Chicago suburbs without property taxes – but perhaps not for much longer

In a region known for high property taxes, at least a few suburbs outside Chicago have no property taxes:

A town of about 40,000, Carol Stream managed to avoid a property tax even when another outlier, Schaumburg — a village with a much larger retail base — took the leap during the Great Recession.

But officials say Carol Stream is facing significant budget pressures from rising pension costs. If it maintains the status quo, projections also show the village would exhaust capital reserves during the third year of a five-year plan for roadwork and infrastructure projects…

In Oak Brook, another town that doesn’t charge a property tax, candidates in the last mayoral race took stock of the financial challenges from flat sales tax revenues. Carol Stream also saw a 2.4% drop in sales tax dollars — the village’s largest revenue source — from calendar years 2017 to 2018.

Suburbs have multiple ways to reduce or eliminate residential property taxes. Sales tax revenue can come from shopping malls, big box stores, and other retail options. Schaumburg and Oak Brook have sizable shopping malls surrounded by many more retailers. Communities can also seek out industry; Carol Stream founder Jay Stream intentionally set aside much land for industrial parks (which are still there). Some suburbs would not like this as industry could conflict with an ideal of quiet neighborhoods of single-family homes.

The article suggests these suburbs with no property taxes will have to reconsider because of declining sales tax revenues and rising pension costs. Given the fate of shopping malls and the problems facing retailers, even in successful malls in wealthy areas like in Oak Brook and Schaumburg, communities need additional revenue.

Suburbs typically do not have the ability to quickly counter declining sales tax revenues. In order to not have property taxes in the first place, certain decisions had to be made long ago. Then, later decisions build within a framework of no property taxes. Making changes to land use takes time for study, approval, development, and then reaping benefits. A suburb cannot say it wants to bring in more sales tax revenue and line up a set of retailers operating within a year.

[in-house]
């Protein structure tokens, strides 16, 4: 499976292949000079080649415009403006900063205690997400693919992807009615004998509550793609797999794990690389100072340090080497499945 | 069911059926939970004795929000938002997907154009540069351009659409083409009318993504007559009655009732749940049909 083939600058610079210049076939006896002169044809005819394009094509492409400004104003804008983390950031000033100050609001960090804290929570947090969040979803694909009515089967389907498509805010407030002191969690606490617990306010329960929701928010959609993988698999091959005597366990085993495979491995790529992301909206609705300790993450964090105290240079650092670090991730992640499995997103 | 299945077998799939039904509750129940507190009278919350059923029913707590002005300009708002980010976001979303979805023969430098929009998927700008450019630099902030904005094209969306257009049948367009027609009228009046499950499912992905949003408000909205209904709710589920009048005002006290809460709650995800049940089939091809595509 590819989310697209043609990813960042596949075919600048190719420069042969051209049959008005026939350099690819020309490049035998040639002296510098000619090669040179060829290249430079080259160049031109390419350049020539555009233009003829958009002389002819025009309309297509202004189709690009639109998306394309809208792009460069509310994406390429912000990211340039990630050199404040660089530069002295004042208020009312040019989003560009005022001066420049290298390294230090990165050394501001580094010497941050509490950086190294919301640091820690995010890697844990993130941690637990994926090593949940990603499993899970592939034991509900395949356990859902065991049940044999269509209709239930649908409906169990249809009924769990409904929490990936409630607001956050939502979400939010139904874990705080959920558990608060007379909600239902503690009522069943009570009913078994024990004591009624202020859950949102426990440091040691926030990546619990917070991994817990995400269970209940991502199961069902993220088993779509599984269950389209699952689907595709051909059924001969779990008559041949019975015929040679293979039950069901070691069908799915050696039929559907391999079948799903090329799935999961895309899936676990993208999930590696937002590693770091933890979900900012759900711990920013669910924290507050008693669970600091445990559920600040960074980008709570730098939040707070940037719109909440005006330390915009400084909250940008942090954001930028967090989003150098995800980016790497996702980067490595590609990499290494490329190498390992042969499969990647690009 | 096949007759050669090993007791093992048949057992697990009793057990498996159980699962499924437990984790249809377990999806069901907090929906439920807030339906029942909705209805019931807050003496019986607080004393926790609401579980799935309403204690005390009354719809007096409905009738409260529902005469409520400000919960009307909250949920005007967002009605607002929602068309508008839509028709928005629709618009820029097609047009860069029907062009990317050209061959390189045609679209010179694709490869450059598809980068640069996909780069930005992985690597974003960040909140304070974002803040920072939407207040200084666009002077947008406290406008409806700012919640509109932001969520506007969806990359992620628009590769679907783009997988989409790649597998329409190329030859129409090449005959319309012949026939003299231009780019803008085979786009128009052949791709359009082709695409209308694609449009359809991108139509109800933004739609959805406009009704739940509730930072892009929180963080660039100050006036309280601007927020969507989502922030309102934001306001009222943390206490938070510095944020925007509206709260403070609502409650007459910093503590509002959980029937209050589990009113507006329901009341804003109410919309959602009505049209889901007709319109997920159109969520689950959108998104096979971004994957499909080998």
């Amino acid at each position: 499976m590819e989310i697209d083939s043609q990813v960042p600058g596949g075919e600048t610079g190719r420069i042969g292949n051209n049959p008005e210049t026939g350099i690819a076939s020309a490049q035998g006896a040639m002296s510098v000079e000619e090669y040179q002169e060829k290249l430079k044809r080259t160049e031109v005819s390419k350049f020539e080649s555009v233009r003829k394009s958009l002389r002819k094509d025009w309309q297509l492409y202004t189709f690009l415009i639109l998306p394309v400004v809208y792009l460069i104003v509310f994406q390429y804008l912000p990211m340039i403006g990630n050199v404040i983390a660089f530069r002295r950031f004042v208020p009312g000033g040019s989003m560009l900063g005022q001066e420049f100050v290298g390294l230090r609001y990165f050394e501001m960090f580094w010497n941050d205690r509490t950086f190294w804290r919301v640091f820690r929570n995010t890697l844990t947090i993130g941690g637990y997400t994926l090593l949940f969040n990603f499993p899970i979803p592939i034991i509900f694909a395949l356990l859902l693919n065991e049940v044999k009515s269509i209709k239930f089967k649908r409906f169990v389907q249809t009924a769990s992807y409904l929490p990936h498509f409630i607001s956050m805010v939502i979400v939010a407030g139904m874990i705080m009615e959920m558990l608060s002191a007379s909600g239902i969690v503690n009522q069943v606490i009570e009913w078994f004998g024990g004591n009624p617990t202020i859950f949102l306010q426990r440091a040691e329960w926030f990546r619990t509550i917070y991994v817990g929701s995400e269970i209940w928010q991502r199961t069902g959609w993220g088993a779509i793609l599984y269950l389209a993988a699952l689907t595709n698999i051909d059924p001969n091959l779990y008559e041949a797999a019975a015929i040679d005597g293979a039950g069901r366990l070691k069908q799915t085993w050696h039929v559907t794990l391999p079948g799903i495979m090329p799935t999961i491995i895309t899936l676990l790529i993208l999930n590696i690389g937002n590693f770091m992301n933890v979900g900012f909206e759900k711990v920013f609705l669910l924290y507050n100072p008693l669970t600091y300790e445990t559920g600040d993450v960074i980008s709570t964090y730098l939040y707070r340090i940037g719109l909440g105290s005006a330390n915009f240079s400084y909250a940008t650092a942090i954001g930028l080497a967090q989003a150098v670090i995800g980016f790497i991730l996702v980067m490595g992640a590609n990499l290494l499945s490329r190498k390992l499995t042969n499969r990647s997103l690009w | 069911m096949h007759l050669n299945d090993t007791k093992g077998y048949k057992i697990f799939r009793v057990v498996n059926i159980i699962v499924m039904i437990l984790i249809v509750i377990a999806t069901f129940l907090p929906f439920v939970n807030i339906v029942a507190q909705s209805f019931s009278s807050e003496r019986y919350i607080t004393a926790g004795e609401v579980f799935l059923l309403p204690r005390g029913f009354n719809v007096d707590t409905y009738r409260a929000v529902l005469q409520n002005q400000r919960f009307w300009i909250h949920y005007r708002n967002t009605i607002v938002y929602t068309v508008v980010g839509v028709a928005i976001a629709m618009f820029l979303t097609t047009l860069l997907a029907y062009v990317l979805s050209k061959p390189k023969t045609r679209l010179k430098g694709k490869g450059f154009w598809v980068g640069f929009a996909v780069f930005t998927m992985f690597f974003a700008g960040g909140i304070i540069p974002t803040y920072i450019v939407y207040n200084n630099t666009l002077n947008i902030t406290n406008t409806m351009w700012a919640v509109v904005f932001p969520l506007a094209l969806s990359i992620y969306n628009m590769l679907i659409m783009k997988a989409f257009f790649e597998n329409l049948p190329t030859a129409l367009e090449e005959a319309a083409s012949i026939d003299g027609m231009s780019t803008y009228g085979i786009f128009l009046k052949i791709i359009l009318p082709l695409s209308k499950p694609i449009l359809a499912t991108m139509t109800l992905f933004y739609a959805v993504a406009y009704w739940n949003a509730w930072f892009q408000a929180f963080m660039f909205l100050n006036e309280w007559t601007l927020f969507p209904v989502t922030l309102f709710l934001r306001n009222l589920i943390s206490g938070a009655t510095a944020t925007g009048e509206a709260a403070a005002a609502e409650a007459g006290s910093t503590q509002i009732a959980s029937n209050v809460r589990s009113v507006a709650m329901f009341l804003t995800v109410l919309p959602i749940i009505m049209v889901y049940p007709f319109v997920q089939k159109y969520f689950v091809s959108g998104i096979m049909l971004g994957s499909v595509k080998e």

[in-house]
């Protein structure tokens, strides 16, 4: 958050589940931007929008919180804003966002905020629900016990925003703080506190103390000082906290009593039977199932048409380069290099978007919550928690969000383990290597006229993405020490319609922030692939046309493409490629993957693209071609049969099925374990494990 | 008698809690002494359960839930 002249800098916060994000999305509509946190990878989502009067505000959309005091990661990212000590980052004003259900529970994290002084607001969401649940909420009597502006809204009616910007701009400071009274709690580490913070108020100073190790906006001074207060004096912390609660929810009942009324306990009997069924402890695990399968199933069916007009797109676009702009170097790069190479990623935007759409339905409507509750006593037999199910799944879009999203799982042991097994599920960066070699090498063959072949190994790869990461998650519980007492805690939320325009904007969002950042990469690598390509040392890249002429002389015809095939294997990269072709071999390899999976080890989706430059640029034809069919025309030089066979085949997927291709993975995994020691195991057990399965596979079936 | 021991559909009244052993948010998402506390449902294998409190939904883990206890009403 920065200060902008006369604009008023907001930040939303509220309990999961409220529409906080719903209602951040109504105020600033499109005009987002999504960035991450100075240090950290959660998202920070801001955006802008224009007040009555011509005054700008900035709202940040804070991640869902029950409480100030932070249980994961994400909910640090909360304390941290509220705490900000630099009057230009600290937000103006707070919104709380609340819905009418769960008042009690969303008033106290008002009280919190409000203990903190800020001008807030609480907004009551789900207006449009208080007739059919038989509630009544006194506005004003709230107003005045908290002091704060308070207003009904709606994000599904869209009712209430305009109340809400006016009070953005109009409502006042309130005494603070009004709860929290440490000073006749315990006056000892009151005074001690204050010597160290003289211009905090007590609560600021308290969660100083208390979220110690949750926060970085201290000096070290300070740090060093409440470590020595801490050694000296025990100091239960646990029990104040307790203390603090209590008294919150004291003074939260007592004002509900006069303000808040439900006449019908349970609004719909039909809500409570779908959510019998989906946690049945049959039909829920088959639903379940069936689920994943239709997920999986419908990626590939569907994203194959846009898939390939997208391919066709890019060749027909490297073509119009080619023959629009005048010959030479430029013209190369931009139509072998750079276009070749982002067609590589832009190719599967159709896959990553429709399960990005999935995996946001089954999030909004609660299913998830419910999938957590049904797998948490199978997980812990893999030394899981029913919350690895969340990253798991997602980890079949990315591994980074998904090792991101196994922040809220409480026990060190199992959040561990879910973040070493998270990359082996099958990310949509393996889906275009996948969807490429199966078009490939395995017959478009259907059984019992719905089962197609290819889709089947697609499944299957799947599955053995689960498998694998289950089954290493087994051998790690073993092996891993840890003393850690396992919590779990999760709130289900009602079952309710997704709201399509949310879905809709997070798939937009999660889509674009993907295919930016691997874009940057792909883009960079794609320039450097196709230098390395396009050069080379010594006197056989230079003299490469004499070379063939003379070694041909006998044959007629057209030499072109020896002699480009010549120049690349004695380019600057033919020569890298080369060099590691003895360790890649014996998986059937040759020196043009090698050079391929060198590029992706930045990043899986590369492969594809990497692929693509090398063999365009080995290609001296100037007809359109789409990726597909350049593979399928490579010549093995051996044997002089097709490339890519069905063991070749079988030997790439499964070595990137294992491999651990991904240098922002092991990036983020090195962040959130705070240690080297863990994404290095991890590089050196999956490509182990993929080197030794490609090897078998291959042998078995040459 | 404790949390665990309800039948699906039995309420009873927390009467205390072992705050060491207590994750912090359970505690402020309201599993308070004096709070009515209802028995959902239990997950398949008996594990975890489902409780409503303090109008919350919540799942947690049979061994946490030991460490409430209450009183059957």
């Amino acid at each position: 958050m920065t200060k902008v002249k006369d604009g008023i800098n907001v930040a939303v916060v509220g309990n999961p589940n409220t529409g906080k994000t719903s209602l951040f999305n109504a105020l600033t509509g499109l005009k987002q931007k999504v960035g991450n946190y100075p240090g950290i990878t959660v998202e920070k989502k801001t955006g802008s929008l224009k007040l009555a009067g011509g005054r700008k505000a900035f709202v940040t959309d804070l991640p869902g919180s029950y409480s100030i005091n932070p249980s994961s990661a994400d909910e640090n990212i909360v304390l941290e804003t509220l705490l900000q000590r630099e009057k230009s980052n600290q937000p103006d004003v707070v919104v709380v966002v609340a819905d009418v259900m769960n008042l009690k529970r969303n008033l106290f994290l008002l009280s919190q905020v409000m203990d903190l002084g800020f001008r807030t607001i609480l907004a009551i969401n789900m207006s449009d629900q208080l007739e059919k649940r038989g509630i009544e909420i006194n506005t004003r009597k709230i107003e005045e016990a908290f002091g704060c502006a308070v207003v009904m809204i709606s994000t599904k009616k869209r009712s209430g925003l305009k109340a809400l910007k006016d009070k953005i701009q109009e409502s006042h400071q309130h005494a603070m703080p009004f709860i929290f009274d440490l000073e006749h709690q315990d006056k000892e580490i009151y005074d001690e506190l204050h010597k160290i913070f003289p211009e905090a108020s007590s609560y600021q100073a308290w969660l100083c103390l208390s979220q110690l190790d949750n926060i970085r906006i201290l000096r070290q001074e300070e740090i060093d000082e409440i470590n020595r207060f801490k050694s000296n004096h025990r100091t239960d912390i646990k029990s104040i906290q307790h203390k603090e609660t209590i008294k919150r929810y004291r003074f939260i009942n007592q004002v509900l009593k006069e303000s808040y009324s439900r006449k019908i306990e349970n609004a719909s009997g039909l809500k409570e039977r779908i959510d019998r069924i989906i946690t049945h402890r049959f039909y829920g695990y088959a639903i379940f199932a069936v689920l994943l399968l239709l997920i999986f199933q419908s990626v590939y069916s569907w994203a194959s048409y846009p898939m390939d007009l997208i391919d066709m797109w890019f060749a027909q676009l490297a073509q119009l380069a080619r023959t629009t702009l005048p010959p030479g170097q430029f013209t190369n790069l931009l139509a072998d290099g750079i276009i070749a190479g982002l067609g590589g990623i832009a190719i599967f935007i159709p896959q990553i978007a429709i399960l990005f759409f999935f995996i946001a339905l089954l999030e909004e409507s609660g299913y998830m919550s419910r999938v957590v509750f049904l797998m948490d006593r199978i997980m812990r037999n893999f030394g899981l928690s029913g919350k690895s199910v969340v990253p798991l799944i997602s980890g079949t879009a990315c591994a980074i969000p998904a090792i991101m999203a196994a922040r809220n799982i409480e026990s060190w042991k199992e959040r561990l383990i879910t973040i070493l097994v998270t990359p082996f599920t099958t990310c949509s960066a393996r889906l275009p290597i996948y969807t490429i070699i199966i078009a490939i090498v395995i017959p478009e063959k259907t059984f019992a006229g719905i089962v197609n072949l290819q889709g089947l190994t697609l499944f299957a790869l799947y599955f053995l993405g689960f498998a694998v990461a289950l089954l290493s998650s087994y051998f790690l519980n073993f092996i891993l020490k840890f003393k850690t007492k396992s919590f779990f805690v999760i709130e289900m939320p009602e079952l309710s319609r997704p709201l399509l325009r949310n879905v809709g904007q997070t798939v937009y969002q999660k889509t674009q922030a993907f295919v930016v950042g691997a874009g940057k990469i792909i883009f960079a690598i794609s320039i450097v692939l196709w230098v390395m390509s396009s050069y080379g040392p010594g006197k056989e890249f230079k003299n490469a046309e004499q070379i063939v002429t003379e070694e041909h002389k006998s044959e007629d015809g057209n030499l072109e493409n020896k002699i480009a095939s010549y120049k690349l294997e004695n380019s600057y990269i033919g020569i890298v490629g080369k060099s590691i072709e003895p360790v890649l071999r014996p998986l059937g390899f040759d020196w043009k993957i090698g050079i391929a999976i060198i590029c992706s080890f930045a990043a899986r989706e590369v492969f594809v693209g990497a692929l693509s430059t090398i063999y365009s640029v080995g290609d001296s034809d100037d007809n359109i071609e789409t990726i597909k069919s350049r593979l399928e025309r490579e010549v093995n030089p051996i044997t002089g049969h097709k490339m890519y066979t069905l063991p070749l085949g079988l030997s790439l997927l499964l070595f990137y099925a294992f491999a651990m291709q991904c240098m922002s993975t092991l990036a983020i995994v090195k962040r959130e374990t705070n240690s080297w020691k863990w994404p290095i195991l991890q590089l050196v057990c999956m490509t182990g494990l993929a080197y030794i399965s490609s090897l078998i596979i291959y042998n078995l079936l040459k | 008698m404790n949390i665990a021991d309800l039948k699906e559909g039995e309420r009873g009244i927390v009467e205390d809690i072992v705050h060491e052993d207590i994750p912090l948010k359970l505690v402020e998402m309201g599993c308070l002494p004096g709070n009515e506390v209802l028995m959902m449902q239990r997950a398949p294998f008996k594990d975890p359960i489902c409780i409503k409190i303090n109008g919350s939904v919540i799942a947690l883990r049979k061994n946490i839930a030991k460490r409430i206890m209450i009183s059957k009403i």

The fate of these suburbs will be worth checking in five years to see whether they can hold on against levying property taxes.

(Reminder: this does not mean residents in these communities do not pay any property taxes. Rather, their suburbs do not collect property taxes even as school districts and other taxing bodies do.)

The role of disasters – such as the Great Chicago Fire – in pushing people to leave cities for suburbs

A thought experiment considering what would happen if the Chicago Fire of 1871 never happened includes this tidbit about suburban growth:

But then, after that second big fire in 1874, Chicago officials extended the restriction on wooden buildings to cover the whole city.

Elaine Lewinnek, author of the new book The Working Man’s Reward: Chicago’s Early Suburbs and the Roots of American Sprawl, says the aldermen contributed to suburban sprawl by making it cheaper to build outside the city. After they changed the law, a real estate booster reported “a brisk demand for building just outside the city limits.” (Some of those areas outside the city limits in the 1870s later became part of the city through annexations.)…

“Things were already changing, as railroad lines and industry were crowding out housing,” Keating says. “The fire made this happen more quickly but it would have happened anyways. People moved more quickly south to Prairie Avenue or out to new suburban towns like Riverside.”

“The fire pushed 27,000 humble homes out of the central city and the North Side, leading to fewer residences downtown,” Lewinnek says. “Yet suburbanization was already happening before the fire, in elite suburbs like Riverside and more humble suburbs too.”

I have not heard this argument before. At the time of the fire of 1871, suburban populations were very modest. Railroad lines had only been in present in the region for a few decades. For example, the suburb of Naperville, which had just lost out on being the county seat to Wheaton, had just over 1,700 residents in 1870 while Wheaton had 998 residents and Aurora had over 11,000 residents.

As noted by numerous scholars, by the late 1800s fewer areas surrounding Chicago were willing to be annexed into the city (unlike communities like Hyde Park). This is usually attributed to the declining status of city life compared to suburban life alongside the declining price of public infrastructure that made it possible for suburbs to have electricity and their own water supplies. But, the scholars above hint at another factor that would become a long-running feature of suburban life: cheaper housing. If Chicago required less flammable materials for homes, people would move to suburbs that did not have such regulations.

More broadly, it would be worth examining whether major disasters in urban areas push people to move to surrounding areas or even other regions. Do earthquakes in the LA area influence population patterns? How about hurricanes in the southeast? Do people leave population centers after terrorist attacks? It would take some work to separate out the effects of disasters on movement compared to other factors.